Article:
The curriculum is a blend of a fundamental preschool grouping that enables students to prepare for their future as knowledgeable, active members of the community. Our curriculum is a combination of a child centered approach and some use of The Creative Curriculum. In both, our staff find the best mixture to ensure all children in care develop in a manner that is best suited to the individual child.
We are able to support the children with large group, small group and individual meetings so all needs are identified and met.
Each age group follows a weekly theme. Themes are discussed at circle time and are expanded into areas such as art, language and literacy, math, science and dramatic play. Some of the most popular preschool themes include dinosaurs, insects and birds (a unit that includes incubating and hatchingchicks!) Our toddlers love ocean week, transportation and camping (complete with a tent in the classroom!)
DAILY ACTIVITIES & SCHEDULES
Every effort is made to maintain a consistent daily schedule because young children thrive on routine as a measure of security. We have circle time, snack, outdoor play, lunch, art and free play at the same times each day. Occasionally a routine is altered for special visitors or occasions. At the beginning of each session, parents are provided with a written copy of the current daily schedule. There is also a copy posted in each classroom.
PHYSICAL GROWTH & DEVELOPMENT
Our playgrounds are designed to encourage different types of physical activity for the many different levels of development. We provide exciting gross motor activities, such as tunnels, obstacle courses, musical movement, parachute play and ride on vehicles in our large playgrounds. When outdoor play becomes impossible, we spend time dancing, having center-wide parades and obstacle courses. Teachers observe and evaluate each child’s physical development.
LANGUAGE & LITERACY
A variety of activities help children develop their listening, speaking, pre-reading and pre-writing skills. Even if the child is of an age where “reading” or “writing” are not developmentally appropriate, there are many activities teachers encourage because they prepare young muscles, eyes and minds for the exciting moment when a child will be able to read and write.
For example, coloring, painting gluing and play dough develop fine muscle control in fingers that may not yet be ready to hold a pencil correctly; classroom discussions on current themes, holidays and activities stimulate curiosity; show and tell encourages public speaking skills and respectful listening to others. Teachers write out words, stories and sentences, which lead to mimicking of “reading” behavior; letters are introduced both formally and informally. You will notice objects in the building are labeled in an effort to create a “print rich” environment, because research shows seeing print promotes reading readiness.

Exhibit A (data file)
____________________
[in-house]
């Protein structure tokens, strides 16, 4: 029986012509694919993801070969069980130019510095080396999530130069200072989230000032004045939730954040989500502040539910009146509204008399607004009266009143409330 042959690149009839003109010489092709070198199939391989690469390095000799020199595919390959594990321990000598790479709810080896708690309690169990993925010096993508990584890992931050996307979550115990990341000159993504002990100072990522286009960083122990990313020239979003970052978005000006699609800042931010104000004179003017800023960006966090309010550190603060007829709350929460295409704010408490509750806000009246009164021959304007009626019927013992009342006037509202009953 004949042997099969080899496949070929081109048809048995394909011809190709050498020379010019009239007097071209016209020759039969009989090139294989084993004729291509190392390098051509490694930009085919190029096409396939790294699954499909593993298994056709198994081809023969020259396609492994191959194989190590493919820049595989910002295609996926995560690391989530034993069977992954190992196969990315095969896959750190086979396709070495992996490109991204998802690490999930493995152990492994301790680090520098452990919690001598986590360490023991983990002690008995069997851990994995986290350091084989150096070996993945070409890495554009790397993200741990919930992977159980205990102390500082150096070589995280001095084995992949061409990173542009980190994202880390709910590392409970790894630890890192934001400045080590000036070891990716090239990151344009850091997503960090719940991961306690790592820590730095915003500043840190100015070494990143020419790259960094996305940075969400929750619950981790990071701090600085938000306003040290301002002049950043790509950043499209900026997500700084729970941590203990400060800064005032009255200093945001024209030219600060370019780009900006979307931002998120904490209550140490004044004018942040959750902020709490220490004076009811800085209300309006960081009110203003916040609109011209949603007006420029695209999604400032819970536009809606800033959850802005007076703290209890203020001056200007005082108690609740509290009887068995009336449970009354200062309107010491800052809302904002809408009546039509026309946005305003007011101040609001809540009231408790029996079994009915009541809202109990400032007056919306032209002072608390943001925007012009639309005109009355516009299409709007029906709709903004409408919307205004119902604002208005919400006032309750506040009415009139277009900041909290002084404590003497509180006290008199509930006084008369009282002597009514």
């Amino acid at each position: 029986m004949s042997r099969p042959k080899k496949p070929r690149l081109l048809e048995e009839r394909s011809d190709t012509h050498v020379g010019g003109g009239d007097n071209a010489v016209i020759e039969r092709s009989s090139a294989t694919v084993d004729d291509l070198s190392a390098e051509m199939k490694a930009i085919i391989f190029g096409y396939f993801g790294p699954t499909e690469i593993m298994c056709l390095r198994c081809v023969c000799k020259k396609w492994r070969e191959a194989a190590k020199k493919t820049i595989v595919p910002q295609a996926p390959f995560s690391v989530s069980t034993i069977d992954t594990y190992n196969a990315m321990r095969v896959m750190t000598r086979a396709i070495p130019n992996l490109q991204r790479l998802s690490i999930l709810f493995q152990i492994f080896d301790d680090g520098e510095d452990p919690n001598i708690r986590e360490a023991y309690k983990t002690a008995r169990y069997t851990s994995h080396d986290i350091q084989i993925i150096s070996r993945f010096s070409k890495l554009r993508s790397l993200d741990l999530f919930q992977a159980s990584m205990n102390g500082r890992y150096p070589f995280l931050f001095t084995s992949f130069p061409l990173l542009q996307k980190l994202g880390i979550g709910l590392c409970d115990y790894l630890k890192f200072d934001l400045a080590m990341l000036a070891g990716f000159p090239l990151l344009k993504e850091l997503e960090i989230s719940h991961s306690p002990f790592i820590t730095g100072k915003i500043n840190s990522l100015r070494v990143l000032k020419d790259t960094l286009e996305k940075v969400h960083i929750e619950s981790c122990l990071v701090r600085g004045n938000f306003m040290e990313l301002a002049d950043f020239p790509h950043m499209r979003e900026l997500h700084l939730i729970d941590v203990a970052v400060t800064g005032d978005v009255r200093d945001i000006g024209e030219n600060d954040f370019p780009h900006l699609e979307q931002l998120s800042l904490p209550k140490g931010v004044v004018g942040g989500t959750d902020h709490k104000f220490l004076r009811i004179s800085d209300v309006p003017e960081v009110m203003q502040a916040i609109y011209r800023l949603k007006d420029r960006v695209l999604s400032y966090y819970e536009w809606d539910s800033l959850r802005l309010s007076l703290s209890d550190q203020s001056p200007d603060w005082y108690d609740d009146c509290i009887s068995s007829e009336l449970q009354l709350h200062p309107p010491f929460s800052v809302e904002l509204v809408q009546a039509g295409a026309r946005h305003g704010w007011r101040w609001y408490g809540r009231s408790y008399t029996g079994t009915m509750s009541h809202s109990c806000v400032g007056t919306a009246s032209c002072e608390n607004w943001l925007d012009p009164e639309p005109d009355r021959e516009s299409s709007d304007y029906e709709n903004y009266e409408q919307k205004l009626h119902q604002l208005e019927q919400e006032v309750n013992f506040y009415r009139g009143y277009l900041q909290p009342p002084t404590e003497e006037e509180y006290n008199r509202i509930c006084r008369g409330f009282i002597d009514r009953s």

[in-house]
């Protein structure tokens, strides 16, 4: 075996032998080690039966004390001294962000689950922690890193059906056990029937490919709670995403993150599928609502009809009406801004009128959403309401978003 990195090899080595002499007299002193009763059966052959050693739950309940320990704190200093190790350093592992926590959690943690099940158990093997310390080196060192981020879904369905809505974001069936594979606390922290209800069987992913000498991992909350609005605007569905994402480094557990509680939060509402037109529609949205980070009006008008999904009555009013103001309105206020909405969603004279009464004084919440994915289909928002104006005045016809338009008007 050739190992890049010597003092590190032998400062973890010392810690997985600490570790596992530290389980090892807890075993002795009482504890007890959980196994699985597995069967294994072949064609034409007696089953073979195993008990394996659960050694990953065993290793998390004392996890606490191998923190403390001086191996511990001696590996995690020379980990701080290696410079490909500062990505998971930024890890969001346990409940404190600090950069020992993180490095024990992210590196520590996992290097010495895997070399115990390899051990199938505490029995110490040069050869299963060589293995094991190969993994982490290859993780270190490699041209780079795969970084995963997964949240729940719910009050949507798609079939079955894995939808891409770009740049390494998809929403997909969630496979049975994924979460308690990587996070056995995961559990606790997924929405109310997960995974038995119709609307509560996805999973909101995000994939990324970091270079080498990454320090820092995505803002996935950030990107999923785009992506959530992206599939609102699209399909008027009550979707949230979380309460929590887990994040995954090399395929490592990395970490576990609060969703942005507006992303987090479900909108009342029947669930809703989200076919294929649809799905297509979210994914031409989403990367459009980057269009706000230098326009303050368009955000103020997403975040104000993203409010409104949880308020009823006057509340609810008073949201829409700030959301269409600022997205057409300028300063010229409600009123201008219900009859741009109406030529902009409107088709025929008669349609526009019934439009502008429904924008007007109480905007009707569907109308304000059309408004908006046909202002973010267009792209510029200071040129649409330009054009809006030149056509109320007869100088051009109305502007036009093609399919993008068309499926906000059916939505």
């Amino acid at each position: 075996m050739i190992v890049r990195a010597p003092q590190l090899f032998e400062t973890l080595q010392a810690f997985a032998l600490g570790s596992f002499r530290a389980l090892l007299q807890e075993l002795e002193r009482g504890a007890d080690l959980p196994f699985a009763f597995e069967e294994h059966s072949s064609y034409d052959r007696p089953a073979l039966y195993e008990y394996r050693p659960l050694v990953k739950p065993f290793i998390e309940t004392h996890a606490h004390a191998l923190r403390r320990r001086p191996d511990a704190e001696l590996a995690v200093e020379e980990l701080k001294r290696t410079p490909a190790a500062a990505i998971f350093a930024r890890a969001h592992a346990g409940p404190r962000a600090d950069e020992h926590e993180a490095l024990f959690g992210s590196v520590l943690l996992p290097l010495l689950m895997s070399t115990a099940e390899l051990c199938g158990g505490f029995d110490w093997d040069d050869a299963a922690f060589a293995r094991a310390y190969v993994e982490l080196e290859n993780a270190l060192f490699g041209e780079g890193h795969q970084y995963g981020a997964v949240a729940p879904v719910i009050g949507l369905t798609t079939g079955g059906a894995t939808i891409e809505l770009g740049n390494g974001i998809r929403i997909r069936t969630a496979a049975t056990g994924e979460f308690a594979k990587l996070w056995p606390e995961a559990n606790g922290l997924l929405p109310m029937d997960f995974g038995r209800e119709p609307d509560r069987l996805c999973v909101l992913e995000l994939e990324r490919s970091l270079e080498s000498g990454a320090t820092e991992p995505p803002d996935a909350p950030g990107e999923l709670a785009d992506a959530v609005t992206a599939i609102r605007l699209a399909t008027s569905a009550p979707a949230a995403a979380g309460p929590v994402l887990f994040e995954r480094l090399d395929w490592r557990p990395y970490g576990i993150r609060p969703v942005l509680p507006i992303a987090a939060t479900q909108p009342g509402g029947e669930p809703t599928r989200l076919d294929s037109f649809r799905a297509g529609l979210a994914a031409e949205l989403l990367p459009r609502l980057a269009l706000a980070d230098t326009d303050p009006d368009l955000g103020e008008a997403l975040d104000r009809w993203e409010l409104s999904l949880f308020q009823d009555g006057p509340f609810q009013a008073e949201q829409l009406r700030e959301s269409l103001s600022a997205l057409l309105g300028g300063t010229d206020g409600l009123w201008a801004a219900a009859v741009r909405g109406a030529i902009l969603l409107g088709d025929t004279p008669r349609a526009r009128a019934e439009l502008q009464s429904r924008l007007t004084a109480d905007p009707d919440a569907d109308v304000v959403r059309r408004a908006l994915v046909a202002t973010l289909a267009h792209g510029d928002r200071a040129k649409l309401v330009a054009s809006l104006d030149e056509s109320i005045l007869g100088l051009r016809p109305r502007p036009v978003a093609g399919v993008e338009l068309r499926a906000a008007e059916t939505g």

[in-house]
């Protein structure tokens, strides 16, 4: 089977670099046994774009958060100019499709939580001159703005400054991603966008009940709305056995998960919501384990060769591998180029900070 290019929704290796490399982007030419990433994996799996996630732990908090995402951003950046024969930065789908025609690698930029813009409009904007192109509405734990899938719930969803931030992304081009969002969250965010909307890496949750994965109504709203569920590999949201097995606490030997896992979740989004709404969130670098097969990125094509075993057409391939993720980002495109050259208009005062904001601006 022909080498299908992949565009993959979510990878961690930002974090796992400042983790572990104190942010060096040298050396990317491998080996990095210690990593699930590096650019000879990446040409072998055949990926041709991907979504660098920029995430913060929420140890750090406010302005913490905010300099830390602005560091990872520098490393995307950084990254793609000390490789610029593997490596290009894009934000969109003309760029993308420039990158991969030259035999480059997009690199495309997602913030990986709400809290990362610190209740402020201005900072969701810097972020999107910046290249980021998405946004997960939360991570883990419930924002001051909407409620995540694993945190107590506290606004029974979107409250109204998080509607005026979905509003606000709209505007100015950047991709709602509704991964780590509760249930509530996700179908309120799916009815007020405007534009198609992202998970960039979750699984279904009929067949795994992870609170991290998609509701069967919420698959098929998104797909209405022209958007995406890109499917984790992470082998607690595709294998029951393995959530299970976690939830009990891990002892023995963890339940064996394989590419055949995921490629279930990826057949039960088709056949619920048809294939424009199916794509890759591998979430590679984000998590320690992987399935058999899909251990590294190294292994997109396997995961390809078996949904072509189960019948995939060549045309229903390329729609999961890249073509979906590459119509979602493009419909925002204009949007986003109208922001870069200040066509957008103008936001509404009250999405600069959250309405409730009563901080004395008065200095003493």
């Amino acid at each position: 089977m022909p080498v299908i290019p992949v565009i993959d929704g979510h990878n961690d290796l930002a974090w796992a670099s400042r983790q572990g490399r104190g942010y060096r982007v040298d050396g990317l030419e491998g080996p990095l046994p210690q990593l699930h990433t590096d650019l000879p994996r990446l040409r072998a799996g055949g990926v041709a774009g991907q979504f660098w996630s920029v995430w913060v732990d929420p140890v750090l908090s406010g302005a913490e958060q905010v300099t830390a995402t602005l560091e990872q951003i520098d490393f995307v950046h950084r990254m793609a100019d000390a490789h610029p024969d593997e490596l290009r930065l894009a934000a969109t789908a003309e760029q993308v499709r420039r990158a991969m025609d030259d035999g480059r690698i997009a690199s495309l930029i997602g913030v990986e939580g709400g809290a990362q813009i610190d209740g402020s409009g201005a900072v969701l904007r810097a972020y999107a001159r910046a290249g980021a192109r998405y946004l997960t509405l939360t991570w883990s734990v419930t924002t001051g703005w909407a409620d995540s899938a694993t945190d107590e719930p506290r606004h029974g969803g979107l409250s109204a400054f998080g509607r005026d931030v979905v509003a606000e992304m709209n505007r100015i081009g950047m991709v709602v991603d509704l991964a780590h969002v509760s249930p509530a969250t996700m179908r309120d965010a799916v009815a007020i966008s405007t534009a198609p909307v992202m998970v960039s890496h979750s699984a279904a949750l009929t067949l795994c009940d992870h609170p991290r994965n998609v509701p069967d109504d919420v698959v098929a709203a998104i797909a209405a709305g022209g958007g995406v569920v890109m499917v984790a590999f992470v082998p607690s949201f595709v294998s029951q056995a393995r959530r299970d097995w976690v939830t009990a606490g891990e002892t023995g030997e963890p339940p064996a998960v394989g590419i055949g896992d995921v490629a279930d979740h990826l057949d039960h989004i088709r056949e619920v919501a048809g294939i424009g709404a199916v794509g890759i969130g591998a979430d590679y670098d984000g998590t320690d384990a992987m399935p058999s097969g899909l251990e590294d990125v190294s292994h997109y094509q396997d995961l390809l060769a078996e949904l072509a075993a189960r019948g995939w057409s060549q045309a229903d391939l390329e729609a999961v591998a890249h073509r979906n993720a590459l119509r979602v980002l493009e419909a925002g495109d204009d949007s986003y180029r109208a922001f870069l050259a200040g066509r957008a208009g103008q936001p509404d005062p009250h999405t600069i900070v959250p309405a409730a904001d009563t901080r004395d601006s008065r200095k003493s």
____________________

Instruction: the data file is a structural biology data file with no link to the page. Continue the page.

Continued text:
Activities such as calendar, block play, patterns and sorting objects help children discover Math. Our teachers cover a broad range of topics including rote counting numeral identification, matching groups of objects and concepts or more, less, same and different. Comparing attributes of objects and their defining characteristics, filling and dumping water and sand are early activities in volume comparison, puzzles and expose children formally and informally to early math concepts.
Simple hands-on activities are designed to encourage little ones to feel as if they are independent experimenters, as well as receiving a taste of some big topics that many young children find exciting. We have many themes and activities on nature. We explore simple machinery (ie. Brio tool shop, gears, pulleys, rollers, levels, etc.) magnifying glasses, balance scales, measuring tape, nature walks and live displays (caterpillars to butterflies, larvae to ladybugs or tad poles to frogs).
Our extensive program in this area is used to extend ideas from other areas, as well as to encourage children to appreciate ideas, pictures and objects for their creative and aesthetic qualities. A variety of mediums are used… crayons, paints, markers, shaving cream, wood scrapes, cloth, string, buttons, paper, sand, clay, glue and many other natural objects.
There are many posters/pictures of artwork displayed around the room for the students to observe, contemplate and discuss. Art projects are presented at both independent and guided levels of skill. Collages can promote such concepts as shape, color, volume or attributes of a set. Drawing a face is an introduction to writing letters; observing details in a picture is a guide to deciphering words in a sentence. For over 16 years, we have been most fortunate to have Fran Burstein, a very talented artist and art teacher, on our faculty.